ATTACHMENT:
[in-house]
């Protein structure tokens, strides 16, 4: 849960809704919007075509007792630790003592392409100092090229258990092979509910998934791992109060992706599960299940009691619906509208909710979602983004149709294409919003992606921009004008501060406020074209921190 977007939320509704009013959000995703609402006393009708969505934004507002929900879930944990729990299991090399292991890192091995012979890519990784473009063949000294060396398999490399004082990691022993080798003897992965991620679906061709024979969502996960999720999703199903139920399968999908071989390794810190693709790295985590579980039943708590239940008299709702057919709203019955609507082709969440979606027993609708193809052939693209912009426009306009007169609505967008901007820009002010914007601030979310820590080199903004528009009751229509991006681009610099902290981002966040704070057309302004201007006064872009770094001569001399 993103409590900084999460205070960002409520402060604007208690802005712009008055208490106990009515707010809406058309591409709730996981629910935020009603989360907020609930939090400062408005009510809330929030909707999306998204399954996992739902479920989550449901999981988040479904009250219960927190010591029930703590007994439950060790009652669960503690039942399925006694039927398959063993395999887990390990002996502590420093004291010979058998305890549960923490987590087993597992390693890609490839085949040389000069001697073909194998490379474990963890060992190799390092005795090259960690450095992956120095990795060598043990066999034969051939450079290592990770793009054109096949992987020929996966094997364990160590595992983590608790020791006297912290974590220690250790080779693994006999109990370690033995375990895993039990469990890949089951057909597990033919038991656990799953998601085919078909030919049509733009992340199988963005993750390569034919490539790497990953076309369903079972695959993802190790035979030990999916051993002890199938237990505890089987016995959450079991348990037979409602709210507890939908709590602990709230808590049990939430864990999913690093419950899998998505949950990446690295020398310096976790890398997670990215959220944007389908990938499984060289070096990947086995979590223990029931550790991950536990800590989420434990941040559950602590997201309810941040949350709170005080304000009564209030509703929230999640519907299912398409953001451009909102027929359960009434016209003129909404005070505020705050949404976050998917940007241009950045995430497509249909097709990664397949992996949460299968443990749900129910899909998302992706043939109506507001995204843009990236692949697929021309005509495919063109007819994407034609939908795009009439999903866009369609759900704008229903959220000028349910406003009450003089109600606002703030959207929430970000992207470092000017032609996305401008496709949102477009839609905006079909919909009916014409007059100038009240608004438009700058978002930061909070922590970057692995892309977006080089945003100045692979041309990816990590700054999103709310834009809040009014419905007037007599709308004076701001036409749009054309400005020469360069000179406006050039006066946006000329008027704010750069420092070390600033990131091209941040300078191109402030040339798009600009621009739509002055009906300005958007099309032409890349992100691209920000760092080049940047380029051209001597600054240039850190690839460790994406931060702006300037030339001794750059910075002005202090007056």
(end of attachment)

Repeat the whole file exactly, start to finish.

[in-house]
């Protein structure tokens, strides 16, 4: 849960809704919007075509007792630790003592392409100092090229258990092979509910998934791992109060992706599960299940009691619906509208909710979602983004149709294409919003992606921009004008501060406020074209921190 977007939320509704009013959000995703609402006393009708969505934004507002929900879930944990729990299991090399292991890192091995012979890519990784473009063949000294060396398999490399004082990691022993080798003897992965991620679906061709024979969502996960999720999703199903139920399968999908071989390794810190693709790295985590579980039943708590239940008299709702057919709203019955609507082709969440979606027993609708193809052939693209912009426009306009007169609505967008901007820009002010914007601030979310820590080199903004528009009751229509991006681009610099902290981002966040704070057309302004201007006064872009770094001569001399 993103409590900084999460205070960002409520402060604007208690802005712009008055208490106990009515707010809406058309591409709730996981629910935020009603989360907020609930939090400062408005009510809330929030909707999306998204399954996992739902479920989550449901999981988040479904009250219960927190010591029930703590007994439950060790009652669960503690039942399925006694039927398959063993395999887990390990002996502590420093004291010979058998305890549960923490987590087993597992390693890609490839085949040389000069001697073909194998490379474990963890060992190799390092005795090259960690450095992956120095990795060598043990066999034969051939450079290592990770793009054109096949992987020929996966094997364990160590595992983590608790020791006297912290974590220690250790080779693994006999109990370690033995375990895993039990469990890949089951057909597990033919038991656990799953998601085919078909030919049509733009992340199988963005993750390569034919490539790497990953076309369903079972695959993802190790035979030990999916051993002890199938237990505890089987016995959450079991348990037979409602709210507890939908709590602990709230808590049990939430864990999913690093419950899998998505949950990446690295020398310096976790890398997670990215959220944007389908990938499984060289070096990947086995979590223990029931550790991950536990800590989420434990941040559950602590997201309810941040949350709170005080304000009564209030509703929230999640519907299912398409953001451009909102027929359960009434016209003129909404005070505020705050949404976050998917940007241009950045995430497509249909097709990664397949992996949460299968443990749900129910899909998302992706043939109506507001995204843009990236692949697929021309005509495919063109007819994407034609939908795009009439999903866009369609759900704008229903959220000028349910406003009450003089109600606002703030959207929430970000992207470092000017032609996305401008496709949102477009839609905006079909919909009916014409007059100038009240608004438009700058978002930061909070922590970057692995892309977006080089945003100045692979041309990816990590700054999103709310834009809040009014419905007037007599709308004076701001036409749009054309400005020469360069000179406006050039006066946006000329008027704010750069420092070390600033990131091209941040300078191109402030040339798009600009621009739509002055009906300005958007099309032409890349992100691209920000760092080049940047380029051209001597600054240039850190690839460790994406931060702006300037030339001794750059910075002005202090007056």